SpicyIP Fortnightly Review (May 20-June 2)

Divij broke the news about a recent order delivered by the Delhi HC in Raj Rewal v. Union of India and Ors., wherein the Court ruled that an architect, in the capacity of a legal ‘author’ of a building, does not have the right to object to its modification or destruction by the owner of such building. The Court’s decision contradicts the one delivered in Amar Nath Sehgal v. Union of India, where the Delhi HC had taken an opposite stance on the matter altogether. In his post, Divij states that this decision highlights the need to release statutory rules on moral rights of authors of artistic works for the sake of resolving such conflicts.

posted about the Indian Patent Office’s delay in releasing Patent Agent Registration numbers. In my post, I point out that this matter needs to addressed quickly since the results of the Patent Agent Examination 2018 have been released a long time ago and such delay hinders successful candidates from initiating their practice.

Other Developments



Parveen Kumar Jain v. Rajan Seth and Others – Delhi High Court [May 8, 2019]

The Court refused to grant an injunction restraining the Defendant from infringing and passing off the Plaintiff’s registered mark “CHUR CHUR NAAN” and “AMRITSARI CHUR CHUR NAAN”, by using a deceptively similar mark “PAHARGANJ KE MASHOOR CHUR CHUR NAAN”. The Court observed that the term “CHUR CHUR” simply meant “crushed” in common parlance, and was incapable of acquiring trade mark signification. Moreover, it was pointed out by the Defendant that various sellers of Naan distinguished their shops by using the proprietor’s name. Accordingly, the Court instructed the Defendant to change its name to “PAHARGANJ SETH KE MASHOOR CHUR CHUR NAAN”, with a further instruction that the entire name should be written in a uniform manner in order to avoid giving any undue prominence to the phrase “CHUR CHUR NAAN”.

Sun Pharma Laboratories Limited v. Ajanta Pharma Limited – Delhi High Court [May 10, 2019]

The dispute between the Parties arose on account of the Defendant’s use of the mark “GLOTAB”, which was argued to be allegedly similar to the Plaintiff’s mark “GLOEYE”. The question of prime importance in the case was whether the test for infringement and passing off for nutraceutical products was the same as that for pharmaceutical products. At the onset, the Court took the fact  that both Parties were registered trademark holders into consideration, and accordingly no case for infringement could be made out. The Court observed that even though both the nutraceutical products were derived from plants, no lenient test for passing off could be adopted in their respect. Accordingly, the test for pharmaceutical products would be applicable to nutraceutical products in matters of passing off. With respect to the question of similarity between the two marks, the Court noted that both of them were to be used for ocular diseases and the suffixes “EYE” and “TAB” were insufficient to create a distinction between them. Additionally, the Plaintiff’s product had been registered prior to that of the Defendant’s product. In light of these facts, the Court granted an interim injunction in favour of the Plaintiff.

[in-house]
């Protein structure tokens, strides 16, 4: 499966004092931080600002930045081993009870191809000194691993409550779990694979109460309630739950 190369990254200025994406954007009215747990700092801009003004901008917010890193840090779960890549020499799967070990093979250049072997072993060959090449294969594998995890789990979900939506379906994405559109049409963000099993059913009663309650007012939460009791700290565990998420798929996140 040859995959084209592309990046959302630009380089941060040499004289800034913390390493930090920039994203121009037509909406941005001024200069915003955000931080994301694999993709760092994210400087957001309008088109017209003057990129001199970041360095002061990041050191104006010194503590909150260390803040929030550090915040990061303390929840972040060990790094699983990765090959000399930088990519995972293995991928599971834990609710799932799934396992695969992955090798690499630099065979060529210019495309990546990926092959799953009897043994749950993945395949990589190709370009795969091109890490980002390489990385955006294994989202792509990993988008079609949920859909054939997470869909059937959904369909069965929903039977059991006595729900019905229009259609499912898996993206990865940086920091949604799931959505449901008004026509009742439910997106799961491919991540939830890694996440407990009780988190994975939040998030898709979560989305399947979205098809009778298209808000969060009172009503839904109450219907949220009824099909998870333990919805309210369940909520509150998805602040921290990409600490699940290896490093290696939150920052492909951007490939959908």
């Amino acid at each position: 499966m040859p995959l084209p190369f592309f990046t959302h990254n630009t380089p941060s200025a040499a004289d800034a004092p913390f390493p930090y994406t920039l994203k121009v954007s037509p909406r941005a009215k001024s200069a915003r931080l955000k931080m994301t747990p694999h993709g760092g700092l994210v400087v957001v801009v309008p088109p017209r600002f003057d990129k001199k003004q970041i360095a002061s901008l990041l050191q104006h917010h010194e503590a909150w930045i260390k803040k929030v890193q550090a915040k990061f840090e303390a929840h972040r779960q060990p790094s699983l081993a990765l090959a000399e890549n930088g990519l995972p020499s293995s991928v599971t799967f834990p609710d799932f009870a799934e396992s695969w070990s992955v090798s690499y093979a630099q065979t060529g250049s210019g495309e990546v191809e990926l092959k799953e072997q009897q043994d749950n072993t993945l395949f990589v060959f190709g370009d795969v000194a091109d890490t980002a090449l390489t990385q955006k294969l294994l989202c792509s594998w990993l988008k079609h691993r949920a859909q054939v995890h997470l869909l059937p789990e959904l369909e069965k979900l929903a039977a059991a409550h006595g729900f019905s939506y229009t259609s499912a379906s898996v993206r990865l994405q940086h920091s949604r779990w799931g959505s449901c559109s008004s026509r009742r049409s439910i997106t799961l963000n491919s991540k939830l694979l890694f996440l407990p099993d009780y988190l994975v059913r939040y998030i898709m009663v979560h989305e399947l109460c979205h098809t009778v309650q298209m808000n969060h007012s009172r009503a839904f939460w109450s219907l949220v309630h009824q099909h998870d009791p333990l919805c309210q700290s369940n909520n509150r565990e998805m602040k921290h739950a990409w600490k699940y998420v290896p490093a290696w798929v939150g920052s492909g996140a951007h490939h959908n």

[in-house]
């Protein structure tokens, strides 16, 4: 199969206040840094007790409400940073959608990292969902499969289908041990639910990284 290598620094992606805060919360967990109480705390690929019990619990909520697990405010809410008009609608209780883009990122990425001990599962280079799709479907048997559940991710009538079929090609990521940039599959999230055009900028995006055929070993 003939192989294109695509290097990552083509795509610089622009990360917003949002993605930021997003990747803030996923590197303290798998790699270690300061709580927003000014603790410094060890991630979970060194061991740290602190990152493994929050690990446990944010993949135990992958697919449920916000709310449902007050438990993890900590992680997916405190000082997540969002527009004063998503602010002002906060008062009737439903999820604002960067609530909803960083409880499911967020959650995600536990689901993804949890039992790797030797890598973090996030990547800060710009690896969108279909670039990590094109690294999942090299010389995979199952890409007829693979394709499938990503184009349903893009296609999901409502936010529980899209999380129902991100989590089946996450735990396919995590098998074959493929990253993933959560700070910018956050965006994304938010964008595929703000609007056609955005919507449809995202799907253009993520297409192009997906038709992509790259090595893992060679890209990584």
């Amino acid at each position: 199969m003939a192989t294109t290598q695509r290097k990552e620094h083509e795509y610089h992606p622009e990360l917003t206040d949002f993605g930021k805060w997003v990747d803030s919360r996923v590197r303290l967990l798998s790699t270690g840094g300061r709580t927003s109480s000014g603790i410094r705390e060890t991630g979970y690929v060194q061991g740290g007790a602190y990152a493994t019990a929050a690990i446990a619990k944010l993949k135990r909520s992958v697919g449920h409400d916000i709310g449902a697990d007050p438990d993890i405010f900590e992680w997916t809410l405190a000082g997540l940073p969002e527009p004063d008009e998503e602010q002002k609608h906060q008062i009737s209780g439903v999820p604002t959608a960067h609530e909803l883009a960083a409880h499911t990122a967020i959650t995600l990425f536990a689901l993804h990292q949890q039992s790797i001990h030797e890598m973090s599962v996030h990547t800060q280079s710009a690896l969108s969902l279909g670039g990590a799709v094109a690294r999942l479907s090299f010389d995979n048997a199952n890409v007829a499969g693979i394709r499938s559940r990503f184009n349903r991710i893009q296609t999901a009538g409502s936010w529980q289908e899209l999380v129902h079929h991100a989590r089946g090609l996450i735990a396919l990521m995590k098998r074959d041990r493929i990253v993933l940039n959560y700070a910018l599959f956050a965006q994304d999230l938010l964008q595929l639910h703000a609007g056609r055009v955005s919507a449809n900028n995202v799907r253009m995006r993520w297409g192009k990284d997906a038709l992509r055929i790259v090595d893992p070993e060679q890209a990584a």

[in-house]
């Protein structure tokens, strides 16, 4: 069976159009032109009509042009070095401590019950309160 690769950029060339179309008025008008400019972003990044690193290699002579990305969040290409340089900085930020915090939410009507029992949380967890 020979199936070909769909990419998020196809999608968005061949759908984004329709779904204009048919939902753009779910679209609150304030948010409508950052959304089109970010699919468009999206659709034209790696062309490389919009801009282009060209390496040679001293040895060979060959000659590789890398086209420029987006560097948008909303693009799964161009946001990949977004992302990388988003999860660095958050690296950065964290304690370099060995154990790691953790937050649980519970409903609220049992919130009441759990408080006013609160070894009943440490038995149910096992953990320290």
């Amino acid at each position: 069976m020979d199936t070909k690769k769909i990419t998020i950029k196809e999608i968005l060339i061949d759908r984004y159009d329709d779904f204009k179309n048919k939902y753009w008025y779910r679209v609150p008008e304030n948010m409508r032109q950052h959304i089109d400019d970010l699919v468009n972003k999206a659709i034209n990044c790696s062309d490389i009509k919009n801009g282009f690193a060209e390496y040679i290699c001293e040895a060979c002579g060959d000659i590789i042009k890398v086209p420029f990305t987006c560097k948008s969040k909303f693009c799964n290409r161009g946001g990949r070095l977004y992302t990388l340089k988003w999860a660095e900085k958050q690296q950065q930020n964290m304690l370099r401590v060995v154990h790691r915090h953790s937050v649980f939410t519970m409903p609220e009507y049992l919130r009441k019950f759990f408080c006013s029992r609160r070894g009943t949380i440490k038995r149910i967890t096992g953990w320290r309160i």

Adidas AG and Another v. Praveen Kumar and Others – Delhi High Court [May 14, 2019]

The Court granted a permanent injunction restraining the Defendants from infringing and passing off the Plaintiffs’ registered “THREE STRIPES” mark by using an identical mark in respect of footwear. In arriving at this decision, the Court noted that the Plaintiffs were the registered proprietors of the “THREE STRIPES” mark, and the same had been used by them for several years. Moreover, the Court observed that various decisions had been decreed in favour of the Plaintiffs in respect of its “THREE STRIPES” mark. Accordingly, the Court awarded damages to the Plaintiffs to the tune of Rs. 21 lakhs from all the three Defendants, in order to cover the heavy costs of litigation, investigation and fees of the Local Commissioners.

Unilever PLC and Another v. Masqati Dairy Products – Bombay High Court [May 20, 2019]

The Court granted a permanent injunction restraining the Defendant from infringing and passing off the Plaintiffs’ registered mark “FEAST” by using a deceptively similar mark “CHOCO FEAST” in respect of ice-creams. This order was passed on the condition that the Defendant donate Rs. 5 lakhs to the Aware Foundation, which cares for wounded and sick animals found on the streets. Interestingly, the Court also ordered the infringing goods seized by the Court Receiver to be distributed among poor children, and the wrappers of the same to be destroyed by Parties.




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